Blog: New category addressing increase in children and young people in care

Published: 5 Feb 2020

Author: Naomi French
Blog: New category addressing increase in children and young people in care

The number of children and young people in care has hit an all-time high. This year we are launching a new category of Churchill Fellowships exploring this growing challenge.

In 2018, according to official figures, there were 99,672 children and young people in care in the UK, which is a record high. This number has been increasing year on year. A recent report from the Department for Education shows that in England alone there are now 78,150 children in care, a number that has risen by almost a third in the last decade. With these rising numbers and cuts to funding, local councils say they are struggling to cope and unable to offer the best possible care to some of the most vulnerable people in our society.

"Young people who have grown up in care are seven times more likely to die in early adulthood than other young people."

In response to this growing issue, this year we are launching a new category of Churchill Fellowships, on Children and young people in care, which will open for applications on 30 April 2020.

Children in care are those who have been in the care of their local authority for more than 24 hours. They might be living with foster carers or kinship carers (someone they already know), living in a residential children's home or living in residential settings such as schools or secure units.

For many of them, being separated from their birth parents can be a traumatic experience. This is compounded every time a child is moved to a different home, often far away from friends, schools and neighbourhoods. This happens regularly with 1 in 10 children in care experiencing two or more home moves in a year and with more than half experiencing at least one home move over a three-year period. Recent news reports have also highlighted the growing numbers being moved into unregulated care homes where they are at higher risk of exploitation.

This lack of stability and time to develop meaningful relationships often can have a significant impact on a child’s future. While many care experienced young people have happy, successful lives, the statistics show that they often experience more difficulties than the general population:

  • Young people who have grown up in care are seven times more likely to die in early adulthood than other young people.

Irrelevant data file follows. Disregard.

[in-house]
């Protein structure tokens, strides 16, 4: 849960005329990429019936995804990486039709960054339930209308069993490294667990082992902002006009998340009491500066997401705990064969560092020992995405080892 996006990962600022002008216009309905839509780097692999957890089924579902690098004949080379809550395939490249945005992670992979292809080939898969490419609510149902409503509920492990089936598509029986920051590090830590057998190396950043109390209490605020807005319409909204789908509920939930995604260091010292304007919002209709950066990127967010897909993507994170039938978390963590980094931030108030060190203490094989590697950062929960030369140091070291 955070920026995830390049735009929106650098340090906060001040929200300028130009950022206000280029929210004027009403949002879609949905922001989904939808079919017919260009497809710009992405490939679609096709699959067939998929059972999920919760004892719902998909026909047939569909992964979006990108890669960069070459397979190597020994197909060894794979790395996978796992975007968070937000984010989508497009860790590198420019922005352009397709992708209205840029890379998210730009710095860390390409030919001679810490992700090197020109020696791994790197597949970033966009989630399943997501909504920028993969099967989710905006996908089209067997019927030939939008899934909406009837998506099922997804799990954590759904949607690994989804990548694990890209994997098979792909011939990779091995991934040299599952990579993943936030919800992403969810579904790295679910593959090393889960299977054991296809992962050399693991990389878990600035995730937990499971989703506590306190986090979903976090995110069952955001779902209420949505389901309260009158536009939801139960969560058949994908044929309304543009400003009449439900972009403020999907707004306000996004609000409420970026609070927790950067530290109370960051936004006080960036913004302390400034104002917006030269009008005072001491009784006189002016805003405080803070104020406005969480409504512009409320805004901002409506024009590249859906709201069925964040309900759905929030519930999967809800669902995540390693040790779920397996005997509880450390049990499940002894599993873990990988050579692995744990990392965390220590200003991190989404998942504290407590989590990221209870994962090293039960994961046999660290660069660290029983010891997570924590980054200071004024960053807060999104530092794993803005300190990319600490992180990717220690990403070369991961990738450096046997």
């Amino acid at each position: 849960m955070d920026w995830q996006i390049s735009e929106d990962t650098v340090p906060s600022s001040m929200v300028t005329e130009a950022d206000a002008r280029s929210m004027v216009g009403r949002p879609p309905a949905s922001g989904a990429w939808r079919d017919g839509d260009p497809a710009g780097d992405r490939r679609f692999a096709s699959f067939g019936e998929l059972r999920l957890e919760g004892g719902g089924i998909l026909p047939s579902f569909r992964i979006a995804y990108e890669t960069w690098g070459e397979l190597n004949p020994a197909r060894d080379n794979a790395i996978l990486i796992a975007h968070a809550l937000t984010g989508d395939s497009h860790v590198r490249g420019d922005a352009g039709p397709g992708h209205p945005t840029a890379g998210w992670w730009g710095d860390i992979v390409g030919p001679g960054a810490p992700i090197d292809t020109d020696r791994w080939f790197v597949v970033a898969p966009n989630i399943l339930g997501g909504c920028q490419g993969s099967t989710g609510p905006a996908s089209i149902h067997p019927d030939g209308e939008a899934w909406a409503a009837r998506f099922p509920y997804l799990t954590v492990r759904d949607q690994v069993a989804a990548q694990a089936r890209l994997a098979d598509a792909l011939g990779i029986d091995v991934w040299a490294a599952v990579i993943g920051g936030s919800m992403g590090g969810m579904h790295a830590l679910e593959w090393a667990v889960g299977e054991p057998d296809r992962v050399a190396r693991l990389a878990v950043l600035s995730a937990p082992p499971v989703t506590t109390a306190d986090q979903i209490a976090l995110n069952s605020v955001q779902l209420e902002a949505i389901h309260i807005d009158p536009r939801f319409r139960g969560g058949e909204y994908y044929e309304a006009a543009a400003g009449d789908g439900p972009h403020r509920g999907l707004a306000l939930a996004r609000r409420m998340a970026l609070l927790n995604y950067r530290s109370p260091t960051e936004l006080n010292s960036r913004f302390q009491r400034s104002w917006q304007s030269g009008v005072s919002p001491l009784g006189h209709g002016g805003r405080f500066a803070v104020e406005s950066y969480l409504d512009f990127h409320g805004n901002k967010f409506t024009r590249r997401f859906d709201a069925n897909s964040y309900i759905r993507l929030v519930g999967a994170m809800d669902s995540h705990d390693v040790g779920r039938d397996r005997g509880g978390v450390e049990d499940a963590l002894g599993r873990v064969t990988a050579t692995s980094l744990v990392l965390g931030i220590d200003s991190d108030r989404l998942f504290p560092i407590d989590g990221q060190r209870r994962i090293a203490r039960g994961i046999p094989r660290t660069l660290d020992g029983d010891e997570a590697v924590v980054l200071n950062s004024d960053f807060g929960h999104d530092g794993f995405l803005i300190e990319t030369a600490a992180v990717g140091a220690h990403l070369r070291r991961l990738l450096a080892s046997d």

• A quarter of the adult prison population are thought to have spent time in care. (This is despite the fact that less than 1% of under 18s enter local authority care each year.)
  • A quarter of homeless people have been in care at some point in their lives.
  • Nearly half of young people who leave care have mental health problems.
  • Care leavers are less likely to go to university, with 12% entering higher education by the age of 23 compared to 42% of the general population. Those that do go to university are less likely to finish their course.

On the positive side, many organisations and individuals are working tirelessly to help improve life for children and young people who have experience of care, and there have been some brilliant initiatives. At WCMT, we want to join this effort to seek solutions and ideas that might further improve the UK’s care system. So this year we are pleased to announce the creation of a new Fellowship category, on Children and young people in care, which will open for applications on 30 April 2020. This category will run for three years in partnership with the Hadley Trust, aiming to fund 10 Fellows each year to seek international solutions in this area and bring back new ideas to the UK. 

We know that other countries are doing things differently, but there is currently little UK research into global best practice - and little sharing of ideas. Some of our current Fellows have already begun to explore international approaches in this field and are making positive changes in the UK. Examples include Emmanuel Akpan-Inwang, who will be setting up a new model of children’s homes based on his Fellowship to Scandinavia, and Callum Lynch, who organised the first ever international gathering of care-experienced people as a result of his Fellowship to the USA. 

With the current Government’s manifesto pledge to undertake a review of the care system, and Scotland’s Independent Care Review due to report on their findings this month, this is a timely moment to seek further solutions. We feel this Fellowship programme has the potential to bring about significant change and we look forward to seeing the results.

This category will be open for applications from 30 April to 15 September, for travels in 2021.

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